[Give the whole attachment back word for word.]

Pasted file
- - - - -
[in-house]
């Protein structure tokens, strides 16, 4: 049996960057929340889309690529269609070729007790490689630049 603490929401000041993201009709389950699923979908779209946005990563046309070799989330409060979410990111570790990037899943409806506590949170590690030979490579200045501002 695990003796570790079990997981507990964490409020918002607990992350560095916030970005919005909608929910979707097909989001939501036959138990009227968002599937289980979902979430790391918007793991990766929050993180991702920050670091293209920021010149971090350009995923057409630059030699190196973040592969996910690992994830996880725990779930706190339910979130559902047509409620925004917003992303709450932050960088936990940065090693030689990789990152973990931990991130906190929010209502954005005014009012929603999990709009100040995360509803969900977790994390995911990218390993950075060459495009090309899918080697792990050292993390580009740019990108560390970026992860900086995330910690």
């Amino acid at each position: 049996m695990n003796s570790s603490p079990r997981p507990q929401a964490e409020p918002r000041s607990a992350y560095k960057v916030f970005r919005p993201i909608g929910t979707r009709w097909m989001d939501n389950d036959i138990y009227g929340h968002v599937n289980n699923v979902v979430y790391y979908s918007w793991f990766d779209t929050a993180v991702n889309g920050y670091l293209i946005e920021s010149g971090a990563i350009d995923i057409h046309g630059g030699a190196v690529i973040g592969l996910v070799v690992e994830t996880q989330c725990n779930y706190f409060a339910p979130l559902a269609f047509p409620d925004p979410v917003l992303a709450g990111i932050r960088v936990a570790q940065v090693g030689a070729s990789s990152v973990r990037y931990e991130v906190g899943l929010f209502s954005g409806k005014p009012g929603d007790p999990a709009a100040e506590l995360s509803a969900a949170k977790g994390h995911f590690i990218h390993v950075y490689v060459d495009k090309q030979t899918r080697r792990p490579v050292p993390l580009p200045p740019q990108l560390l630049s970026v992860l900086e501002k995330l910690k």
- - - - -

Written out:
[in-house]
């Protein structure tokens, strides 16, 4: 049996960057929340889309690529269609070729007790490689630049 603490929401000041993201009709389950699923979908779209946005990563046309070799989330409060979410990111570790990037899943409806506590949170590690030979490579200045501002 695990003796570790079990997981507990964490409020918002607990992350560095916030970005919005909608929910979707097909989001939501036959138990009227968002599937289980979902979430790391918007793991990766929050993180991702920050670091293209920021010149971090350009995923057409630059030699190196973040592969996910690992994830996880725990779930706190339910979130559902047509409620925004917003992303709450932050960088936990940065090693030689990789990152973990931990991130906190929010209502954005005014009012929603999990709009100040995360509803969900977790994390995911990218390993950075060459495009090309899918080697792990050292993390580009740019990108560390970026992860900086995330910690």
């Amino acid at each position: 049996m695990n003796s570790s603490p079990r997981p507990q929401a964490e409020p918002r000041s607990a992350y560095k960057v916030f970005r919005p993201i909608g929910t979707r009709w097909m989001d939501n389950d036959i138990y009227g929340h968002v599937n289980n699923v979902v979430y790391y979908s918007w793991f990766d779209t929050a993180v991702n889309g920050y670091l293209i946005e920021s010149g971090a990563i350009d995923i057409h046309g630059g030699a190196v690529i973040g592969l996910v070799v690992e994830t996880q989330c725990n779930y706190f409060a339910p979130l559902a269609f047509p409620d925004p979410v917003l992303a709450g990111i932050r960088v936990a570790q940065v090693g030689a070729s990789s990152v973990r990037y931990e991130v906190g899943l929010f209502s954005g409806k005014p009012g929603d007790p999990a709009a100040e506590l995360s509803a969900a949170k977790g994390h995911f590690i990218h390993v950075y490689v060459d495009k090309q030979t899918r080697r792990p490579v050292p993390l580009p200045p740019q990108l560390l630049s970026v992860l900086e501002k995330l910690k």